“ribs: you would wonder what all the fuss is about.  No amount of BBQ sauce can hide the fact that the flesh is dry; Cajun Pasta penne with chicken or shrimp salty with parmesan.. a gummy bore; Simple is better, Rib Eye comes with a nice beefiness and a good scoop of mashed loaded with bacon, cheese and Scallions
Best: Southwestern egg rolls, mini-burgers, panko onion rings, rib-eye
Steer: Caribbean Salad, Cajun pasta, salted caramel cake

No 5, Grade C: Applebee’s Neighborhood Grill & Bar
“…offers sufficient choices on its multiple plastic menus in its rec-room-dressed dining room to keep the brand interesting; skeptics can warm up to the mildly zesty  Sriracha shrimp presented on tortilla chips and agreeable chicken tacos; forget the arid ribs with their sweet glaze, and Whiskey-bacon burger; better than you might expect are the juicy enough steak on the surf and turf combo;
Best: Sriracha shrimp, Crunchy-spicy chicken wings, steak quesadilla, Skin on mashed potatoes, grilled chicken with quinoa and cranberries
Steer: Ribs, salmon, apple chimi-cheesecake

Break, break…Okay, at this point I might assume you are as tired of reading this as I am of typing, so let’s hold the “Final Four” until tomorrow.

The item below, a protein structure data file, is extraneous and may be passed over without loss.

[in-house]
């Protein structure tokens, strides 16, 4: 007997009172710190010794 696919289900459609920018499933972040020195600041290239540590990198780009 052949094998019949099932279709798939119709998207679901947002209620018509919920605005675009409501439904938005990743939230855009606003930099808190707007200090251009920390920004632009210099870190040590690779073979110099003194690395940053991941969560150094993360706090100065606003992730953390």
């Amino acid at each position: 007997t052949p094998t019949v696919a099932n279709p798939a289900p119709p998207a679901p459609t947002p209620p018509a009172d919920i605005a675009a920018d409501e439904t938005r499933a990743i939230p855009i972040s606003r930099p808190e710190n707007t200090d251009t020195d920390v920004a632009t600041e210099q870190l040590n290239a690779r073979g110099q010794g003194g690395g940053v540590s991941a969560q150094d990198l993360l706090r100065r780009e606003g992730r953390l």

Besides I want to let you know about a little food product we found.  As you should know by now, I have been placed on a restricted sodium diet, because “water follows sodium” and the retention of water is one of the culprits in my current medical condition.  So we have taken to be avid readers of “Nutritional” values of products we buy and consume.   MFO has got a few “low sodium” cookbooks and we’re trying use those. 

Anyway, as you also know cocktail hour is sacred in the House of Moody.  Most of the stuff we use for Knoshes is loaded with salt (which is why it tastes good) so we have a little scale we use to determine what an ounce of salted nuts is, limit cheeses to miniscule proportions, and so forth.  You might remember we had a wonderful Smoked Salmon Dip at thanksgiving.  Well, MFO was in the grocery store the other day and her eye fell on: